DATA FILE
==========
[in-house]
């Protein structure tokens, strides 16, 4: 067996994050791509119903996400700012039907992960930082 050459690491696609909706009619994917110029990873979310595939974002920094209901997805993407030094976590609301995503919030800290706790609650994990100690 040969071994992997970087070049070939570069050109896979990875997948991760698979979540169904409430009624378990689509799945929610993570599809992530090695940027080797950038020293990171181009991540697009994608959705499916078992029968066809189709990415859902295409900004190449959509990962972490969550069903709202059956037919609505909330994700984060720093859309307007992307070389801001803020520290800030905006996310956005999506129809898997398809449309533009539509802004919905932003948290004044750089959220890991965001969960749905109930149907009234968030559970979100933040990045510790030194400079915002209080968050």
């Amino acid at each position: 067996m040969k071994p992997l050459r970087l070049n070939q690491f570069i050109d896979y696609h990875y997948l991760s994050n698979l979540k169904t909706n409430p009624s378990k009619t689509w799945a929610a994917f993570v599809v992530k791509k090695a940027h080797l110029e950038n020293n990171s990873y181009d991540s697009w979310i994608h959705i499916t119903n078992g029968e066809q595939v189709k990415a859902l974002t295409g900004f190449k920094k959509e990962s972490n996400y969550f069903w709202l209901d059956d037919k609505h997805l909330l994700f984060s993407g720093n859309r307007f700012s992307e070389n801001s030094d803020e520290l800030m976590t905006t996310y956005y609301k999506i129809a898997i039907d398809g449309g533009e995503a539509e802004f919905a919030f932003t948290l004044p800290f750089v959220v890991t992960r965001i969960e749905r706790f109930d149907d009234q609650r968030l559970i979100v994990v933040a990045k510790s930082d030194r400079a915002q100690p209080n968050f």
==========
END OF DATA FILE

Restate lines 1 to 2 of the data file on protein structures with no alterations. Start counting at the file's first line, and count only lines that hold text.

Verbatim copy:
[in-house]
């Protein structure tokens, strides 16, 4: 067996994050791509119903996400700012039907992960930082 050459690491696609909706009619994917110029990873979310595939974002920094209901997805993407030094976590609301995503919030800290706790609650994990100690 040969071994992997970087070049070939570069050109896979990875997948991760698979979540169904409430009624378990689509799945929610993570599809992530090695940027080797950038020293990171181009991540697009994608959705499916078992029968066809189709990415859902295409900004190449959509990962972490969550069903709202059956037919609505909330994700984060720093859309307007992307070389801001803020520290800030905006996310956005999506129809898997398809449309533009539509802004919905932003948290004044750089959220890991965001969960749905109930149907009234968030559970979100933040990045510790030194400079915002209080968050």